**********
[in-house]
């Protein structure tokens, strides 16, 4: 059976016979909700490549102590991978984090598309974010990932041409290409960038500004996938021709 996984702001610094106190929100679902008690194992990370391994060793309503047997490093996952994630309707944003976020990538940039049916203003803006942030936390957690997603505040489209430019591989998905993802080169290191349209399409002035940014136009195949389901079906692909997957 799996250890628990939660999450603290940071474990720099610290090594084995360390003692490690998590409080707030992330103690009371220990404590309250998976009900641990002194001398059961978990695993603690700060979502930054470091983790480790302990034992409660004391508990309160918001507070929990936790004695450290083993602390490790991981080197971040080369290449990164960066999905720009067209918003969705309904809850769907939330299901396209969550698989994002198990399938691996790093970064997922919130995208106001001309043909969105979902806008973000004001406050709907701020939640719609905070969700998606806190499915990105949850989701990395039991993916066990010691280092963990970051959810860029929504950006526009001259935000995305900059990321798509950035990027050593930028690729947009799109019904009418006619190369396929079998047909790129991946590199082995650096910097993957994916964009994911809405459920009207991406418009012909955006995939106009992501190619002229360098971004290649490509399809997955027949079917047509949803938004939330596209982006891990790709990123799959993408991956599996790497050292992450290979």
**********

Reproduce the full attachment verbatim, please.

[in-house]
């Protein structure tokens, strides 16, 4: 059976016979909700490549102590991978984090598309974010990932041409290409960038500004996938021709 996984702001610094106190929100679902008690194992990370391994060793309503047997490093996952994630309707944003976020990538940039049916203003803006942030936390957690997603505040489209430019591989998905993802080169290191349209399409002035940014136009195949389901079906692909997957 799996250890628990939660999450603290940071474990720099610290090594084995360390003692490690998590409080707030992330103690009371220990404590309250998976009900641990002194001398059961978990695993603690700060979502930054470091983790480790302990034992409660004391508990309160918001507070929990936790004695450290083993602390490790991981080197971040080369290449990164960066999905720009067209918003969705309904809850769907939330299901396209969550698989994002198990399938691996790093970064997922919130995208106001001309043909969105979902806008973000004001406050709907701020939640719609905070969700998606806190499915990105949850989701990395039991993916066990010691280092963990970051959810860029929504950006526009001259935000995305900059990321798509950035990027050593930028690729947009799109019904009418006619190369396929079998047909790129991946590199082995650096910097993957994916964009994911809405459920009207991406418009012909955006995939106009992501190619002229360098971004290649490509399809997955027949079917047509949803938004939330596209982006891990790709990123799959993408991956599996790497050292992450290979």